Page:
By Rashi Gupta
Nikki Gershbain put her name on the wait list at Ryerson’s daycare centre when she was three months pregnant.
A spot finally opened up for her son, Max Gilbert, shortly before his fourth birthday.
This is the experience of dozens of parents looking to place their kids in Ryerson’s Early Learning Centre, which can only accommodate 62 children between the ages of 18 months and six years.
But there are currently 31 names on the centre’s wait list and, according to management, most can expect to wait years for a space to open up.
“The wait list can be very long, for many families it is up to two years depending on the time of year and the age of their child,” said Early Childhood Education (ECE) director Sally Kotsopoulos.
“We are always full, as it is essential to meet our financial obligations to the university.”
Ryerson students and faculty are given first priority for admissions, but capacity is an annual problem.
The wait can be the longest for parents with very young children since the centre can only accommodate 10 toddlers and there are already 14 kids waiting for spots to open up.
One reason for the expanding wait lists at university and city childcare centres is an overall rise in demand over the last 15 years.
The number of children between the ages of six months and five years that are enrolled in early childhood education has increased by 54 per cent since 1995.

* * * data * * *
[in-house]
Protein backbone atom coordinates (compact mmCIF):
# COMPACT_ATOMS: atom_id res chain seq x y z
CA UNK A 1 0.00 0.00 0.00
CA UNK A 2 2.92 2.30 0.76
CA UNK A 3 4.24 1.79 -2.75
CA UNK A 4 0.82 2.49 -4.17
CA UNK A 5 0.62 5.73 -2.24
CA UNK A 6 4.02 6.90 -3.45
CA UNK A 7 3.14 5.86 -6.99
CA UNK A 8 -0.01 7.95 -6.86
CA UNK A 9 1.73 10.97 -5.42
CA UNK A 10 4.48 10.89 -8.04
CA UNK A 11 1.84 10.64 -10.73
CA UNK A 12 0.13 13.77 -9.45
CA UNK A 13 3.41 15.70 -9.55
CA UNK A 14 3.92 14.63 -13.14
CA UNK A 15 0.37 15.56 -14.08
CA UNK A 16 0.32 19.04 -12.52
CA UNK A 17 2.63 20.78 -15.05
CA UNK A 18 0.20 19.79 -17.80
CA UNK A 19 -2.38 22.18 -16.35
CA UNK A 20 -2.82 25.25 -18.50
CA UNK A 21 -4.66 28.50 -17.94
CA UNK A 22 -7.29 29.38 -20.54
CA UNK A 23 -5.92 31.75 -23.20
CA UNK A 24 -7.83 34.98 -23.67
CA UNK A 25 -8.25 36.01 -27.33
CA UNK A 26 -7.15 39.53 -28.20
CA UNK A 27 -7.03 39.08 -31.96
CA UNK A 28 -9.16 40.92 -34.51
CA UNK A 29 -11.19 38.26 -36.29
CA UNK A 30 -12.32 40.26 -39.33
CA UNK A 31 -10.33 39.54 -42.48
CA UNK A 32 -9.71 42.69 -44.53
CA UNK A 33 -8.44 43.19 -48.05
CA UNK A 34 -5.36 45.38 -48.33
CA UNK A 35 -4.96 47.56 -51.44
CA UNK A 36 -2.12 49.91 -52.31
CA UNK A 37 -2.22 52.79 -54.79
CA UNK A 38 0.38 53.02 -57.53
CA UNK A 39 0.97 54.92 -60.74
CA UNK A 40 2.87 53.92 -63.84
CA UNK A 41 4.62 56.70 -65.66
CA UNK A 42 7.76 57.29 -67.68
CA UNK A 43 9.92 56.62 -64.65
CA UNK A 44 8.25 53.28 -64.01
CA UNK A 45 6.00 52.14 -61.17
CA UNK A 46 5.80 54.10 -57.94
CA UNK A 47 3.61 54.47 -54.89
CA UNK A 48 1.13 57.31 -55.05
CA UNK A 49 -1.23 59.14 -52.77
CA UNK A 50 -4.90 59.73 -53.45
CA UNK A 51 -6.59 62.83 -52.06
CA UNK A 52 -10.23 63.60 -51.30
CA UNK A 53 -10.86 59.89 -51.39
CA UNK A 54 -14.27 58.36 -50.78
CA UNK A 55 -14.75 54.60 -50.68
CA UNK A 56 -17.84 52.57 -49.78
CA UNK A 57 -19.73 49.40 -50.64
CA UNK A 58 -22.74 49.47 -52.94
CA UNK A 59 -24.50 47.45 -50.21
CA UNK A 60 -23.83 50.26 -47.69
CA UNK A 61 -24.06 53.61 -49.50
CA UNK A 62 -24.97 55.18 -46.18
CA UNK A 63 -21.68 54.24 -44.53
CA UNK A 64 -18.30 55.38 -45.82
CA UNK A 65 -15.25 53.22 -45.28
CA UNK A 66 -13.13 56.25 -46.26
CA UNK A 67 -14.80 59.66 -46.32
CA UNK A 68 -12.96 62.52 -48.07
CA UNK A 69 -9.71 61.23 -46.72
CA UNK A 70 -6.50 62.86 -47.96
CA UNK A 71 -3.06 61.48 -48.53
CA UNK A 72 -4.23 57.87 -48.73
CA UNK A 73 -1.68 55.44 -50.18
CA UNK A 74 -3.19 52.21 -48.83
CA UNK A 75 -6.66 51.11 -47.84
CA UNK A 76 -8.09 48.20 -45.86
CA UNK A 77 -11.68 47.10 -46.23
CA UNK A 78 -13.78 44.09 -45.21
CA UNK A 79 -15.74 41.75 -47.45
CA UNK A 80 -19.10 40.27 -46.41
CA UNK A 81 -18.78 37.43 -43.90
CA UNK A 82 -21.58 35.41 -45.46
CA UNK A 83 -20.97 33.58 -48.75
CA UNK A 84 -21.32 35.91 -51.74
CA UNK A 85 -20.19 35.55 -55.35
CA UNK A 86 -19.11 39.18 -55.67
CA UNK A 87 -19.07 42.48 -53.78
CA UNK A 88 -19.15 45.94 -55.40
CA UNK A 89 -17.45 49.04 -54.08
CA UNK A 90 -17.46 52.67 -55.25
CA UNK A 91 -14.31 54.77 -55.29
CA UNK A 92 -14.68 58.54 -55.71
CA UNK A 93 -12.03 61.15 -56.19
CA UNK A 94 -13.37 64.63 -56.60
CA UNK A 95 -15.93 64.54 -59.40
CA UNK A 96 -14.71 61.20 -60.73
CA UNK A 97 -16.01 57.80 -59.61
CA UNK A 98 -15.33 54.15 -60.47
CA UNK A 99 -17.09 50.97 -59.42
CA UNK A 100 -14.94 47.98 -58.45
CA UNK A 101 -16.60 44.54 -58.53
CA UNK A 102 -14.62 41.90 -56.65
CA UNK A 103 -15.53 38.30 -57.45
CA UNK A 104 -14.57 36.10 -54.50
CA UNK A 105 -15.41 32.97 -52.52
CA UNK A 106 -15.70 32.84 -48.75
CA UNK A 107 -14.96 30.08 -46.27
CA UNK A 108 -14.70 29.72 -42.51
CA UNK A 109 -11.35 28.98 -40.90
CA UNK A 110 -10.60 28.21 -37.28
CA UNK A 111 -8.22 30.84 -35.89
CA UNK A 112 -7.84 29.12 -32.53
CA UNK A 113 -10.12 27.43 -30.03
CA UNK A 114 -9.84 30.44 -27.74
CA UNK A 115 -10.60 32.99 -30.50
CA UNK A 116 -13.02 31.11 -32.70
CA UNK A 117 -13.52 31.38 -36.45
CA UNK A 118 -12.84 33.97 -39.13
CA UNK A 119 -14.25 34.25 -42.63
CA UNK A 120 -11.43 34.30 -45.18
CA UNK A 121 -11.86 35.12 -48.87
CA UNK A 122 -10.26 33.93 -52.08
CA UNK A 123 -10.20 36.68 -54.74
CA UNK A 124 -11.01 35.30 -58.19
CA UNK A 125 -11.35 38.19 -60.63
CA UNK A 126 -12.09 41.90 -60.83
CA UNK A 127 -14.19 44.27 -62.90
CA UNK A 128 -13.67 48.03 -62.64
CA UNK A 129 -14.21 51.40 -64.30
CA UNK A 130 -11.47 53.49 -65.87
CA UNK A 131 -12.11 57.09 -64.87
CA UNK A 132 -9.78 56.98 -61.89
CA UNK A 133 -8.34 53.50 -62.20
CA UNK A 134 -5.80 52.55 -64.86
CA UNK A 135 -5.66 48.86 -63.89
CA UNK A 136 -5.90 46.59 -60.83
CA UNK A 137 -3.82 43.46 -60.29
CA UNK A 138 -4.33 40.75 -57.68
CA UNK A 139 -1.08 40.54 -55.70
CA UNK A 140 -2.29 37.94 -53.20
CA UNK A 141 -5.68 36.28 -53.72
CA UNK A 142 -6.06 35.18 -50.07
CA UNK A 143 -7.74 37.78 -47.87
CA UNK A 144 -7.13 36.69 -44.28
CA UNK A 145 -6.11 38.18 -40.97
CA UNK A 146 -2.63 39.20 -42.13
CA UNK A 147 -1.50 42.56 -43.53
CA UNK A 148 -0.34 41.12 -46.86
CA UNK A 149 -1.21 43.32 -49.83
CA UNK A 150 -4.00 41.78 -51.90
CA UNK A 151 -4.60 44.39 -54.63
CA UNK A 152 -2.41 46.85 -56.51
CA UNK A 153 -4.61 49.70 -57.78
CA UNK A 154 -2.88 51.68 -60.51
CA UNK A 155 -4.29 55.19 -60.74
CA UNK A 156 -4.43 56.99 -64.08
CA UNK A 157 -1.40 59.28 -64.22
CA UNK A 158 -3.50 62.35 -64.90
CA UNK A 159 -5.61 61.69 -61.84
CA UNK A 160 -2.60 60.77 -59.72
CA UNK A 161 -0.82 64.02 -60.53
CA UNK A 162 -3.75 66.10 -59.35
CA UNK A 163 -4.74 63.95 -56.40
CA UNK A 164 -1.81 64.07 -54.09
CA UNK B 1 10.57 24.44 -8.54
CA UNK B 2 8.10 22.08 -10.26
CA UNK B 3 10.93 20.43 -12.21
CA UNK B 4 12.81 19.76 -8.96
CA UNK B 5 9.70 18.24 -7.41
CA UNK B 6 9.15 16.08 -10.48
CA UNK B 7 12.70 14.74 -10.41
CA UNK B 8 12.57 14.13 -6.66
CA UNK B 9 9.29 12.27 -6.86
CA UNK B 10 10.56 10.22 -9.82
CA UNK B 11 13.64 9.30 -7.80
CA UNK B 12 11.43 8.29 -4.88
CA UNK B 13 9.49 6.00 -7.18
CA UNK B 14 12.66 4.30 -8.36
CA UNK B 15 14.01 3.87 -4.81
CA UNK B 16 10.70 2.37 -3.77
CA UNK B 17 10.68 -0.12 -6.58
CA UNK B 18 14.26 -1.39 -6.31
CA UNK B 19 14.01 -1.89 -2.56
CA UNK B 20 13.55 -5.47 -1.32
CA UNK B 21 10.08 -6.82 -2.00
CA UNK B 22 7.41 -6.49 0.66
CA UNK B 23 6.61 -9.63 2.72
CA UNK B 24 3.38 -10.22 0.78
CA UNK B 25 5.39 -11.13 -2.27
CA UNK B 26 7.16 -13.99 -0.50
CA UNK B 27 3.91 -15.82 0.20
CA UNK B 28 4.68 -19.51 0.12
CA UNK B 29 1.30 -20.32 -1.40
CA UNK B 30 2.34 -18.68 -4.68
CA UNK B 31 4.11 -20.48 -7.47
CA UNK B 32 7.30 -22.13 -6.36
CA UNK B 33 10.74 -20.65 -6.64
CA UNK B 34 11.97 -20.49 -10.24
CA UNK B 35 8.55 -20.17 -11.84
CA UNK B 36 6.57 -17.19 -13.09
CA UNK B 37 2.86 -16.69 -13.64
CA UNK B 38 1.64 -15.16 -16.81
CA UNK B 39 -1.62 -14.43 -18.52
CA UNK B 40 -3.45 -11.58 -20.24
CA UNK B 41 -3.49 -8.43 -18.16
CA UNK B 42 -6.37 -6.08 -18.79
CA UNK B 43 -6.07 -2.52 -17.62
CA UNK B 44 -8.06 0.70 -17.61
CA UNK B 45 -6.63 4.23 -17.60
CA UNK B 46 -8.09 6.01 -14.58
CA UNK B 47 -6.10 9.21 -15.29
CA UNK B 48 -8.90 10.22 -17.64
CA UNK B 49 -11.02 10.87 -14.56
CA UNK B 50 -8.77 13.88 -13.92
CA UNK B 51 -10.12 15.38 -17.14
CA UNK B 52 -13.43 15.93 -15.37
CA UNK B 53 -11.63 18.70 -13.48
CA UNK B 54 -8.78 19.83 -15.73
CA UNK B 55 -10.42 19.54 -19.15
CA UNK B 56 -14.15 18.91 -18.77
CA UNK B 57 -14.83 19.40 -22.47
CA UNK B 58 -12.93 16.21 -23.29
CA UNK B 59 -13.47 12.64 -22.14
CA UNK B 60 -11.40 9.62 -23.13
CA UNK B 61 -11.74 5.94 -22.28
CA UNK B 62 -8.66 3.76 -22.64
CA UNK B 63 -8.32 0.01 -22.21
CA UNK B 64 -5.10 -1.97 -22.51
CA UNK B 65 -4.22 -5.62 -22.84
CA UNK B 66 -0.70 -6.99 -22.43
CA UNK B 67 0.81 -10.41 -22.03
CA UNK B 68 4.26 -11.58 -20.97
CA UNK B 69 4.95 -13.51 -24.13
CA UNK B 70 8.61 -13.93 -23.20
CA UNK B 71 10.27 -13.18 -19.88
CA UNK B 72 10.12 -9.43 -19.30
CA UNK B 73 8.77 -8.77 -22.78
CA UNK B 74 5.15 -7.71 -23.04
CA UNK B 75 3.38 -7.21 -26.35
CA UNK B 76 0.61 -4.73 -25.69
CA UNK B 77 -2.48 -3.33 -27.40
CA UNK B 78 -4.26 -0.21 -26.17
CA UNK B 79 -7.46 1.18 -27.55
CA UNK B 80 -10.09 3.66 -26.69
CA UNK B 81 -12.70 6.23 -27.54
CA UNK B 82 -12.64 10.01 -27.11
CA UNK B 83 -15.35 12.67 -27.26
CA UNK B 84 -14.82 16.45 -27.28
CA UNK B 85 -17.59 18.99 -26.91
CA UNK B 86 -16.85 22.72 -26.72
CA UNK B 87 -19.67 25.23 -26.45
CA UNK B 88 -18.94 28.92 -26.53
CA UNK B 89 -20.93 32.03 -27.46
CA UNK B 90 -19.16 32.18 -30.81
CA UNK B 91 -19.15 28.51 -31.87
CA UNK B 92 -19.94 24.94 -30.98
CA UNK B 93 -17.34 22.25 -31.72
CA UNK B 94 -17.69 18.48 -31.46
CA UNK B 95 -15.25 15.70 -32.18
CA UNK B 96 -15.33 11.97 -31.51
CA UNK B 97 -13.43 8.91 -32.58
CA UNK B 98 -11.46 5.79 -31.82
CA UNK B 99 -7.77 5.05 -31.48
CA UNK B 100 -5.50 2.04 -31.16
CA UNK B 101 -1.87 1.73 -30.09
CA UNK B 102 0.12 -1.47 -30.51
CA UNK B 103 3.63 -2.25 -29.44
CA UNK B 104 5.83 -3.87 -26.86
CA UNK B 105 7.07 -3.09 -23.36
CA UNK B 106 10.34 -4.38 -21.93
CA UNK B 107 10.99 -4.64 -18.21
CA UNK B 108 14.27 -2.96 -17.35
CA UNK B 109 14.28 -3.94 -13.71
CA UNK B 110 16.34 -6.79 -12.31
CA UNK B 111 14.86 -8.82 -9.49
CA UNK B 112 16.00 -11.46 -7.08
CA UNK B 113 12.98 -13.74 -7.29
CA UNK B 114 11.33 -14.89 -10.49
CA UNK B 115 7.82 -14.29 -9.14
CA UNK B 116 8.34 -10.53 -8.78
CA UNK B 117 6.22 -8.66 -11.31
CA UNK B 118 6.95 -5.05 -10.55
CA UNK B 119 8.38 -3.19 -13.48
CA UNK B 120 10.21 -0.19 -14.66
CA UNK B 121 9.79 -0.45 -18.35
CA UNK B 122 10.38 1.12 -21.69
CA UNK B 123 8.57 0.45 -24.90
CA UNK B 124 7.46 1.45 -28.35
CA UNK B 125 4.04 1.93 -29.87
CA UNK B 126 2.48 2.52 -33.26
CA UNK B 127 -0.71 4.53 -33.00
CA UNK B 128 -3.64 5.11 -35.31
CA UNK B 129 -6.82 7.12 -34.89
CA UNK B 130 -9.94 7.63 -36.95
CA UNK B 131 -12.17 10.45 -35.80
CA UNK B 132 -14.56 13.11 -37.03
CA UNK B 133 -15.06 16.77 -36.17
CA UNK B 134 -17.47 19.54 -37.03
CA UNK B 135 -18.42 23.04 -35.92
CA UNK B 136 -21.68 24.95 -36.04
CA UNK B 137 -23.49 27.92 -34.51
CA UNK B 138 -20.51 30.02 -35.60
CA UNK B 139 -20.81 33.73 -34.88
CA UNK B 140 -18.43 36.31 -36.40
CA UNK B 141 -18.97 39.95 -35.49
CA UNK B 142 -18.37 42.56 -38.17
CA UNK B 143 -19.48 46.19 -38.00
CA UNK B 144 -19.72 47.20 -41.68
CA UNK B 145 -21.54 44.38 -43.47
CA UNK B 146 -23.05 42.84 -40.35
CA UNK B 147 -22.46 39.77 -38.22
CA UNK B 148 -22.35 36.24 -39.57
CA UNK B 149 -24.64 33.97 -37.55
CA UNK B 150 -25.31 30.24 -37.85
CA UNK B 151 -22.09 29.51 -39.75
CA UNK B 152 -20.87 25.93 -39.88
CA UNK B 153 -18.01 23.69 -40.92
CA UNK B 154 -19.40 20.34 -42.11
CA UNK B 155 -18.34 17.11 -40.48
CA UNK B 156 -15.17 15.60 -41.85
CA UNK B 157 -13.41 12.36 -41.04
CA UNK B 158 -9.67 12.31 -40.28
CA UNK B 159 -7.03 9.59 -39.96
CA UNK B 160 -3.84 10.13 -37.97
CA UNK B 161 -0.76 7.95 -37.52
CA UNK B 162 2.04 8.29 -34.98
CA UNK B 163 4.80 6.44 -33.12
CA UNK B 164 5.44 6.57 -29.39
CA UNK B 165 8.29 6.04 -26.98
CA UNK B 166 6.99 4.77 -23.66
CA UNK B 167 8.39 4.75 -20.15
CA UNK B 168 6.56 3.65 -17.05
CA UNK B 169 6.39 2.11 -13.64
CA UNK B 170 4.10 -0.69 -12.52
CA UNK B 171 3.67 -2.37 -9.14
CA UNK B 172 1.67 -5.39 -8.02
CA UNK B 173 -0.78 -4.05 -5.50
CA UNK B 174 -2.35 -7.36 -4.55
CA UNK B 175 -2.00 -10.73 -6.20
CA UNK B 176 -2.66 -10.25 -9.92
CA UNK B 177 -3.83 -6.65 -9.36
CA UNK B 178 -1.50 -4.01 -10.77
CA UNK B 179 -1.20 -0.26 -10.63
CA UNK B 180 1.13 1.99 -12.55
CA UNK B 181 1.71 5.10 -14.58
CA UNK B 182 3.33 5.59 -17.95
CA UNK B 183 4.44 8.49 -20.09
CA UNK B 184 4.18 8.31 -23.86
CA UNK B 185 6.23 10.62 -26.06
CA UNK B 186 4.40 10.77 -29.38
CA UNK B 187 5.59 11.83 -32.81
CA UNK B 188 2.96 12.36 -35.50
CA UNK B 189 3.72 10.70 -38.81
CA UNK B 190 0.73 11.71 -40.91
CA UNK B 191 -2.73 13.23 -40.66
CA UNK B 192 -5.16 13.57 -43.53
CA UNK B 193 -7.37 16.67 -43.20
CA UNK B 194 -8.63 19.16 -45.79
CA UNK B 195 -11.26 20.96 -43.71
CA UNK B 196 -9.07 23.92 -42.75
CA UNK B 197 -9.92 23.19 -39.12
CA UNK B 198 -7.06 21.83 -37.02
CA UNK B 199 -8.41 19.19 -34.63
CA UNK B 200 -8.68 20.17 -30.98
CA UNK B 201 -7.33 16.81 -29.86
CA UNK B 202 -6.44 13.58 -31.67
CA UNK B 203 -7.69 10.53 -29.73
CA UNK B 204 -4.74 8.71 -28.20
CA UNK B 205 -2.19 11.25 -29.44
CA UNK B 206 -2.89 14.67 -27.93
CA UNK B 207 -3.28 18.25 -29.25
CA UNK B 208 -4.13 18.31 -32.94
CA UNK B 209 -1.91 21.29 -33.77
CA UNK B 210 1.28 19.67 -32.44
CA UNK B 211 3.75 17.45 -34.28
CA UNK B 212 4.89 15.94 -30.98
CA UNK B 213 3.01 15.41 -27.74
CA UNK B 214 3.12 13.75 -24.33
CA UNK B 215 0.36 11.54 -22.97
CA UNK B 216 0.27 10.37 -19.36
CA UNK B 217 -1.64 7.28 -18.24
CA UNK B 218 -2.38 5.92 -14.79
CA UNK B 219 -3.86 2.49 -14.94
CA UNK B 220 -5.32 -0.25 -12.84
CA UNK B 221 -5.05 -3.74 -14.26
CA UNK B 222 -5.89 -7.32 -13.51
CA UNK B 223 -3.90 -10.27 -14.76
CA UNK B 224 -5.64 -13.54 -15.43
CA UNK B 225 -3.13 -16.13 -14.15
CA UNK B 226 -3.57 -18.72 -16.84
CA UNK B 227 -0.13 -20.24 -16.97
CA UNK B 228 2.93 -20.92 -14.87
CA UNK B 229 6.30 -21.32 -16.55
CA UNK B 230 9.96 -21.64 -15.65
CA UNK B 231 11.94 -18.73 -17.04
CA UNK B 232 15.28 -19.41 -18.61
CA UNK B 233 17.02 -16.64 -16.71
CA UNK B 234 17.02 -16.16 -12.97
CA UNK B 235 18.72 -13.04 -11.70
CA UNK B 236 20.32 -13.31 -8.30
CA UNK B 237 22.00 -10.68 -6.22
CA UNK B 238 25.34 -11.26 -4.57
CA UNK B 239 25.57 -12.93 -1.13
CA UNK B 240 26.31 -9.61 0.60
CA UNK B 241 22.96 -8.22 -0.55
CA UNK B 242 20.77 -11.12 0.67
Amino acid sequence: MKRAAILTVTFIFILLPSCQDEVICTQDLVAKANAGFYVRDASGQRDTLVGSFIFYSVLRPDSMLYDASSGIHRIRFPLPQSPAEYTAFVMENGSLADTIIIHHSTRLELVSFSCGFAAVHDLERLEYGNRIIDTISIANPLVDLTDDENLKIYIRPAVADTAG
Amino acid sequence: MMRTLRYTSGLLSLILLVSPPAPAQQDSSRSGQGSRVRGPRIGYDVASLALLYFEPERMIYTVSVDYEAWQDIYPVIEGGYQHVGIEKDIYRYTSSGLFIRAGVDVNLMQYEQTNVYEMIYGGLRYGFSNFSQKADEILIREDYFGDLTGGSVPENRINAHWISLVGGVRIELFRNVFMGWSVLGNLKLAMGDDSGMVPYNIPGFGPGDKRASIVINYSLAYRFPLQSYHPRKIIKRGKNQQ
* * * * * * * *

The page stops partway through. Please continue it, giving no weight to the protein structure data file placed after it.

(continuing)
However, the number of daycare facilities, have not expanded enough to compensate for the growing demand.
“There are only a certain amount of spaces available which is why we need the government to provide more dollars for universal childcare,” said University of Toronto associate professor Janette Palletier.
“Lack of space can only be fixed if there is more funding to build new child care spaces and to hire ECE’s to run the programs.”
The space shortages in university daycare facilities are also partly because the programs’ good reputation among parents creates a high demand for spots, according to former ECE professor and doctorate student Elaine Winick.
“ECE lab schools have always been the epitome of excellence in programming, simply put because they are managed by the training programs themselves,” said Winick.
But university campus daycare centres are worth the wait, according to Gershbain.
“It’s an absolutely amazing program.”
Photo: Lauren Strapagiel